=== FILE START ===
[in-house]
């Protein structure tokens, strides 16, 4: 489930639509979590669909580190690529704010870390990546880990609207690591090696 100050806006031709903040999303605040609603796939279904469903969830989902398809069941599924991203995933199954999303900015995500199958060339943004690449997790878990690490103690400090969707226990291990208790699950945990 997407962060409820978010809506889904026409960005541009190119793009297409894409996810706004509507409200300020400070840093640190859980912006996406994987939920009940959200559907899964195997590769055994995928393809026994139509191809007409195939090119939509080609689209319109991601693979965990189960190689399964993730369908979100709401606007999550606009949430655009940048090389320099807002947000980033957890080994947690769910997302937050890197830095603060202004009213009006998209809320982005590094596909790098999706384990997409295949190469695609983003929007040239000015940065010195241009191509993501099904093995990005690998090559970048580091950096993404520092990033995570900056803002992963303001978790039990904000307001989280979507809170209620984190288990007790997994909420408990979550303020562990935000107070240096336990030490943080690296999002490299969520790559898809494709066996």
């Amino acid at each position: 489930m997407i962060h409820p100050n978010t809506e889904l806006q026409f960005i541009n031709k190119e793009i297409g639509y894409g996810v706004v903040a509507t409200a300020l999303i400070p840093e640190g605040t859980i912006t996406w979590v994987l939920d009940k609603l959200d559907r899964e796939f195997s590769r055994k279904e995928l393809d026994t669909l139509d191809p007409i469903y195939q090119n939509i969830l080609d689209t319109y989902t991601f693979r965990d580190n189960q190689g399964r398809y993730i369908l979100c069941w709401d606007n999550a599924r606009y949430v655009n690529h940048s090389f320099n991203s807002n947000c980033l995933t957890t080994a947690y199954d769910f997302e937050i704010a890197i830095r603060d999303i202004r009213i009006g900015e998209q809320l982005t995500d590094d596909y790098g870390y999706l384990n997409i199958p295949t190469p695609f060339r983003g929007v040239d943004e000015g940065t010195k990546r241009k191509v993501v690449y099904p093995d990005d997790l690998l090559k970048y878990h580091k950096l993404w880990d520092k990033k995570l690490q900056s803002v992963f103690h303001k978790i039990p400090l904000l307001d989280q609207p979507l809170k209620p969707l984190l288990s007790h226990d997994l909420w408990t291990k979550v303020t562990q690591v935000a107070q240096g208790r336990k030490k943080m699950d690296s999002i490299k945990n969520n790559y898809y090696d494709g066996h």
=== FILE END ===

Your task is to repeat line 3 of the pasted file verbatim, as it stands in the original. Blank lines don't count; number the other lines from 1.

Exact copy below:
């Amino acid at each position: 489930m997407i962060h409820p100050n978010t809506e889904l806006q026409f960005i541009n031709k190119e793009i297409g639509y894409g996810v706004v903040a509507t409200a300020l999303i400070p840093e640190g605040t859980i912006t996406w979590v994987l939920d009940k609603l959200d559907r899964e796939f195997s590769r055994k279904e995928l393809d026994t669909l139509d191809p007409i469903y195939q090119n939509i969830l080609d689209t319109y989902t991601f693979r965990d580190n189960q190689g399964r398809y993730i369908l979100c069941w709401d606007n999550a599924r606009y949430v655009n690529h940048s090389f320099n991203s807002n947000c980033l995933t957890t080994a947690y199954d769910f997302e937050i704010a890197i830095r603060d999303i202004r009213i009006g900015e998209q809320l982005t995500d590094d596909y790098g870390y999706l384990n997409i199958p295949t190469p695609f060339r983003g929007v040239d943004e000015g940065t010195k990546r241009k191509v993501v690449y099904p093995d990005d997790l690998l090559k970048y878990h580091k950096l993404w880990d520092k990033k995570l690490q900056s803002v992963f103690h303001k978790i039990p400090l904000l307001d989280q609207p979507l809170k209620p969707l984190l288990s007790h226990d997994l909420w408990t291990k979550v303020t562990q690591v935000a107070q240096g208790r336990k030490k943080m699950d690296s999002i490299k945990n969520n790559y898809y090696d494709g066996h």